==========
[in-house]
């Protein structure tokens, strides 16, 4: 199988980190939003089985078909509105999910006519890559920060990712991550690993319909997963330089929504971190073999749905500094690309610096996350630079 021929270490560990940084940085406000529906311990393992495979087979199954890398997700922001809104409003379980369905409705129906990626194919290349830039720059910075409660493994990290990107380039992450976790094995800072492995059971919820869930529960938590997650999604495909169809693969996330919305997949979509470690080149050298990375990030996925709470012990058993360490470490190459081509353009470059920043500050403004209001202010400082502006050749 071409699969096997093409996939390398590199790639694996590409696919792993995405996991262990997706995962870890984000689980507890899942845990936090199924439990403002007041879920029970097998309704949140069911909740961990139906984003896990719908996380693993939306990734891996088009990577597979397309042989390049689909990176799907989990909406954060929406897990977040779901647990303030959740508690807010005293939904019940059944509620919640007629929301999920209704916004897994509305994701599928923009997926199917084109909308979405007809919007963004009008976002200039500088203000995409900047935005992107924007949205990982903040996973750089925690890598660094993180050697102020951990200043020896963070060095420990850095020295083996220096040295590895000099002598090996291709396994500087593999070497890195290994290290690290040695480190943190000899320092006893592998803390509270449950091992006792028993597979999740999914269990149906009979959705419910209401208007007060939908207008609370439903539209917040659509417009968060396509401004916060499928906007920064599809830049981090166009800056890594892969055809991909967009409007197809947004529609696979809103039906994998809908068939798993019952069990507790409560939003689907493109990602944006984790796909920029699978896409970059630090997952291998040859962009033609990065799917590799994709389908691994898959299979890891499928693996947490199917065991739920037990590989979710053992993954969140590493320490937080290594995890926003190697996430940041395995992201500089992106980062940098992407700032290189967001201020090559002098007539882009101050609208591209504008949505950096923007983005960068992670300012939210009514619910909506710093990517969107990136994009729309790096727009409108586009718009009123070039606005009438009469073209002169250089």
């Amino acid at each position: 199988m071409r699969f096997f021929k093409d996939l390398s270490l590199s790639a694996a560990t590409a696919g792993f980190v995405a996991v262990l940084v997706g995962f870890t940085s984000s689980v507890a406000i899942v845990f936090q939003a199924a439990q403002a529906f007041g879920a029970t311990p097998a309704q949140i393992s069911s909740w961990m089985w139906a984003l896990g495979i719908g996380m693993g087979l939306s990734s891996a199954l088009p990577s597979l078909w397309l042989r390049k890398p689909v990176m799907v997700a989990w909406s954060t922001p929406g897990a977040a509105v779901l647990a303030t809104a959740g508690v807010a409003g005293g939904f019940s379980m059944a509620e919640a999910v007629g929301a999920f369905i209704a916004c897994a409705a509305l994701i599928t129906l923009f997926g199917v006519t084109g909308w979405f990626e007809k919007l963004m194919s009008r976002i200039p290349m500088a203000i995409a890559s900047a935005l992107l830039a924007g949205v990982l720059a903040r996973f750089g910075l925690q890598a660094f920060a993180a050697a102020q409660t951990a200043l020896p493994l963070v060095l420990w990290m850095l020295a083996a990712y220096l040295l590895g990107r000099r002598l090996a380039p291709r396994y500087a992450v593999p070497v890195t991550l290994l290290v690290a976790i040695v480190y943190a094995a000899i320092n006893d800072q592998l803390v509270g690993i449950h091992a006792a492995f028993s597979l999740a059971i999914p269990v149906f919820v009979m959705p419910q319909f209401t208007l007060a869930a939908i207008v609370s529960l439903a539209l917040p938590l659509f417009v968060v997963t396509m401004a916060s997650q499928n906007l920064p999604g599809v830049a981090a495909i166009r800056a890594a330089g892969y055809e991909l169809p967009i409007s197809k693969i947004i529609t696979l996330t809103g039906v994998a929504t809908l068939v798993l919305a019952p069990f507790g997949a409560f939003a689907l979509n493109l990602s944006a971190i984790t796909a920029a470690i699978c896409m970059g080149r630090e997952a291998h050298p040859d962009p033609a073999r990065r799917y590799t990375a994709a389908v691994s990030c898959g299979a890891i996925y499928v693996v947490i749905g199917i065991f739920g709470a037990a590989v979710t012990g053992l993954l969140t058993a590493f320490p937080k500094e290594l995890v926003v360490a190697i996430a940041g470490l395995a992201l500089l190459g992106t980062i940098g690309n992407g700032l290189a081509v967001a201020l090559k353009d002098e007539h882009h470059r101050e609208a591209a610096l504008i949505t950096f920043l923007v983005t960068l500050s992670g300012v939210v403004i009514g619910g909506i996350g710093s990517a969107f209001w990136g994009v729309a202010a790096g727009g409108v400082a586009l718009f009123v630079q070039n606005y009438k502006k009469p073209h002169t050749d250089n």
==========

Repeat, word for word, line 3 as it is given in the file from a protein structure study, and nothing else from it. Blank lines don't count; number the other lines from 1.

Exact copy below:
């Amino acid at each position: 199988m071409r699969f096997f021929k093409d996939l390398s270490l590199s790639a694996a560990t590409a696919g792993f980190v995405a996991v262990l940084v997706g995962f870890t940085s984000s689980v507890a406000i899942v845990f936090q939003a199924a439990q403002a529906f007041g879920a029970t311990p097998a309704q949140i393992s069911s909740w961990m089985w139906a984003l896990g495979i719908g996380m693993g087979l939306s990734s891996a199954l088009p990577s597979l078909w397309l042989r390049k890398p689909v990176m799907v997700a989990w909406s954060t922001p929406g897990a977040a509105v779901l647990a303030t809104a959740g508690v807010a409003g005293g939904f019940s379980m059944a509620e919640a999910v007629g929301a999920f369905i209704a916004c897994a409705a509305l994701i599928t129906l923009f997926g199917v006519t084109g909308w979405f990626e007809k919007l963004m194919s009008r976002i200039p290349m500088a203000i995409a890559s900047a935005l992107l830039a924007g949205v990982l720059a903040r996973f750089g910075l925690q890598a660094f920060a993180a050697a102020q409660t951990a200043l020896p493994l963070v060095l420990w990290m850095l020295a083996a990712y220096l040295l590895g990107r000099r002598l090996a380039p291709r396994y500087a992450v593999p070497v890195t991550l290994l290290v690290a976790i040695v480190y943190a094995a000899i320092n006893d800072q592998l803390v509270g690993i449950h091992a006792a492995f028993s597979l999740a059971i999914p269990v149906f919820v009979m959705p419910q319909f209401t208007l007060a869930a939908i207008v609370s529960l439903a539209l917040p938590l659509f417009v968060v997963t396509m401004a916060s997650q499928n906007l920064p999604g599809v830049a981090a495909i166009r800056a890594a330089g892969y055809e991909l169809p967009i409007s197809k693969i947004i529609t696979l996330t809103g039906v994998a929504t809908l068939v798993l919305a019952p069990f507790g997949a409560f939003a689907l979509n493109l990602s944006a971190i984790t796909a920029a470690i699978c896409m970059g080149r630090e997952a291998h050298p040859d962009p033609a073999r990065r799917y590799t990375a994709a389908v691994s990030c898959g299979a890891i996925y499928v693996v947490i749905g199917i065991f739920g709470a037990a590989v979710t012990g053992l993954l969140t058993a590493f320490p937080k500094e290594l995890v926003v360490a190697i996430a940041g470490l395995a992201l500089l190459g992106t980062i940098g690309n992407g700032l290189a081509v967001a201020l090559k353009d002098e007539h882009h470059r101050e609208a591209a610096l504008i949505t950096f920043l923007v983005t960068l500050s992670g300012v939210v403004i009514g619910g909506i996350g710093s990517a969107f209001w990136g994009v729309a202010a790096g727009g409108v400082a586009l718009f009123v630079q070039n606005y009438k502006k009469p073209h002169t050749d250089n």